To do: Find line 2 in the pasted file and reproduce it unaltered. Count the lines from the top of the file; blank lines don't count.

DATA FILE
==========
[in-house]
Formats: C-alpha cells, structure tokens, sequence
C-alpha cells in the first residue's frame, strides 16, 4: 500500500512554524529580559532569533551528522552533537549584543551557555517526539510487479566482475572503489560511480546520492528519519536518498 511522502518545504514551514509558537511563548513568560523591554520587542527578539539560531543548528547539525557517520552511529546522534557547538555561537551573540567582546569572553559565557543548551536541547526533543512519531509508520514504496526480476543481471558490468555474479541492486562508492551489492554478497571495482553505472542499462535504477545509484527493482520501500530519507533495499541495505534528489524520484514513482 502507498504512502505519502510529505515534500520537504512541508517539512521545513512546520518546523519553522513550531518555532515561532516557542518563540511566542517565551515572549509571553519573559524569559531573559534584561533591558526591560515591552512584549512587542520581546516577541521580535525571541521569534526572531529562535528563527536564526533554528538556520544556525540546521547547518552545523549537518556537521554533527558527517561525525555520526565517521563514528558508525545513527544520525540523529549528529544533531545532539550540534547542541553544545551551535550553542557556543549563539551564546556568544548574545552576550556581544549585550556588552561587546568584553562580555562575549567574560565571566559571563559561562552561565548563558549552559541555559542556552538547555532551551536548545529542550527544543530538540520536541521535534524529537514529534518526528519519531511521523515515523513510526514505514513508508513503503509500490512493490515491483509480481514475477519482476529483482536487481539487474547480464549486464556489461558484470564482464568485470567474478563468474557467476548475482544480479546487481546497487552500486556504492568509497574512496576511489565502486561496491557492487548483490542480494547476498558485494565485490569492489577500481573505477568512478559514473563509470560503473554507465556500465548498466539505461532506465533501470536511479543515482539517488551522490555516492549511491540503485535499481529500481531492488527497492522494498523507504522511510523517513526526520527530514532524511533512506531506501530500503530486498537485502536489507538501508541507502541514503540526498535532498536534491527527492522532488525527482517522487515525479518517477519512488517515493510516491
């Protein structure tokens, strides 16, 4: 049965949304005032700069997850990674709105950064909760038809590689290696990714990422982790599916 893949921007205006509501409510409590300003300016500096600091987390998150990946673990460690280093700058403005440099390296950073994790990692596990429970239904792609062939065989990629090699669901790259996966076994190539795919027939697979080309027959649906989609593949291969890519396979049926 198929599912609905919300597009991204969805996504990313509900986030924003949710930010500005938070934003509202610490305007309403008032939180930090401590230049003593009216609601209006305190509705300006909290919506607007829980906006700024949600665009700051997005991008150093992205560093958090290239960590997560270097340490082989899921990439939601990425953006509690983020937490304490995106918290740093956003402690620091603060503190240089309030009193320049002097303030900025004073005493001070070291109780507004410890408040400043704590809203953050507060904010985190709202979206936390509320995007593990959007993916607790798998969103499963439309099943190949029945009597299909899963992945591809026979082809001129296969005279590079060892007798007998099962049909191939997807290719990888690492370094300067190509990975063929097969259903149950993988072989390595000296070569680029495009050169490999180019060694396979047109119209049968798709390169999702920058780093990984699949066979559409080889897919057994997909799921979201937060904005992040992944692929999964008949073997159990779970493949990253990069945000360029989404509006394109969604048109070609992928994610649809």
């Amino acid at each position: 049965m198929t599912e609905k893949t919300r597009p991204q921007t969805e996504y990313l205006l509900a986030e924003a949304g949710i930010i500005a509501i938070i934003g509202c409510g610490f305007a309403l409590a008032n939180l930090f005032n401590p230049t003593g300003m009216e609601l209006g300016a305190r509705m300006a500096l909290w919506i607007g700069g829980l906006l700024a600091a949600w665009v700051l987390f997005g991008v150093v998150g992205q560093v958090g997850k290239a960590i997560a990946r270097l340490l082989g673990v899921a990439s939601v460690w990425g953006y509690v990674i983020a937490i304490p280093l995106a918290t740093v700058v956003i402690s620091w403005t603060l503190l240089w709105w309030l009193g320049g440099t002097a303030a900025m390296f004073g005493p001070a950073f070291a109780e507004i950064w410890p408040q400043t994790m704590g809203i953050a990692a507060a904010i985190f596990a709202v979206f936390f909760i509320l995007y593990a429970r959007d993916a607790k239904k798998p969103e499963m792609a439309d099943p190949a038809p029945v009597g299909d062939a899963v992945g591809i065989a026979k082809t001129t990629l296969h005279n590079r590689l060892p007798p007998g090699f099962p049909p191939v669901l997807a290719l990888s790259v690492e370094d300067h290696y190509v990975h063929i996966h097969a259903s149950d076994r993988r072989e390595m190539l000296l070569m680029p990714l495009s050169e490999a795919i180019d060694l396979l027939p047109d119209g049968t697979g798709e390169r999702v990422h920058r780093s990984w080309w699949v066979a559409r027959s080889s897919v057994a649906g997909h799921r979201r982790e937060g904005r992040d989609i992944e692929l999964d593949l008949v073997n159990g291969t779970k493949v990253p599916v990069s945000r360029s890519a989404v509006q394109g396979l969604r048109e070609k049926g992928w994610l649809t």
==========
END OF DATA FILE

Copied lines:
Formats: C-alpha cells, structure tokens, sequence